Steroid Regulation of Programmed Cell Death During Drosophila Development

Cell Death Differ. 2000 Nov;7(11):1057-62. doi: 10.1038/sj.cdd.4400753.

Abstract

Steroid hormones play an important role in the regulation of numerous physiological responses, but the mechanisms that enable these systemic signals to trigger specific cell changes remain poorly characterized. Recent studies of Drosophila illustrate several important features of steroid-regulated programmed cell death. A single steroid hormone activates both cell differentiation and cell death in different tissues and at multiple stages during development. While several steroid-regulated genes are required for cell execution, most of these genes function in both cell differentiation and cell death, and require more specific factors to kill cells. Genes that regulate apoptosis during Drosophila embryogenesis are induced by steroids in dying cells later in development. These apoptosis genes likely function downstream of hormone-induced factors to serve a more direct role in the death response. This article reviews the current knowledge of steroid signaling and the regulation of programmed cell death during development of Drosophila.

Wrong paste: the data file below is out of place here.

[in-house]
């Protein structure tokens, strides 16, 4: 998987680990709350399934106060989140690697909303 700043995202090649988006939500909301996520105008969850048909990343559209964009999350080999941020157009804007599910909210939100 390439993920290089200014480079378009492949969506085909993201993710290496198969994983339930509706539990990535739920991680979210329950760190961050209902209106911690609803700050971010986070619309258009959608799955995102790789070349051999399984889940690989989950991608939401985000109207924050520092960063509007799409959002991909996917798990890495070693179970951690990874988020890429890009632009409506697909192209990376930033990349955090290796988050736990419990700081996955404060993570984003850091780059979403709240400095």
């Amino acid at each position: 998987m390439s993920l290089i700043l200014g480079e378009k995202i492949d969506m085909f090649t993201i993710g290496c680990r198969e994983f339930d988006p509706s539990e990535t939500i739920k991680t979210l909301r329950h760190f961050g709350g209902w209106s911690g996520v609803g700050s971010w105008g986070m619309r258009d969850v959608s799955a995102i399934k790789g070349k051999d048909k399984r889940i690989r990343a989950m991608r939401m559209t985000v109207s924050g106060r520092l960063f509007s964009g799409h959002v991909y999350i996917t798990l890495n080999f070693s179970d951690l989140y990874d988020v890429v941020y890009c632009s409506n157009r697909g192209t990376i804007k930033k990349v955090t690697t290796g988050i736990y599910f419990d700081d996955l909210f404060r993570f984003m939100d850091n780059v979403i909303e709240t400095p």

Publication types

  • Research Support, U.S. Gov't, Non-P.H.S.
  • Research Support, U.S. Gov't, P.H.S.
  • Review

MeSH terms

  • Animals
  • Apoptosis*
  • Drosophila melanogaster / cytology
  • Drosophila melanogaster / embryology
  • Drosophila melanogaster / genetics
  • Drosophila melanogaster / growth & development*
  • Ecdysone / metabolism*
  • Gene Expression Regulation
  • Second Messenger Systems / physiology
  • Signal Transduction
  • Steroids / metabolism*
  • Steroids / pharmacology

Substances

  • Steroids
  • Ecdysone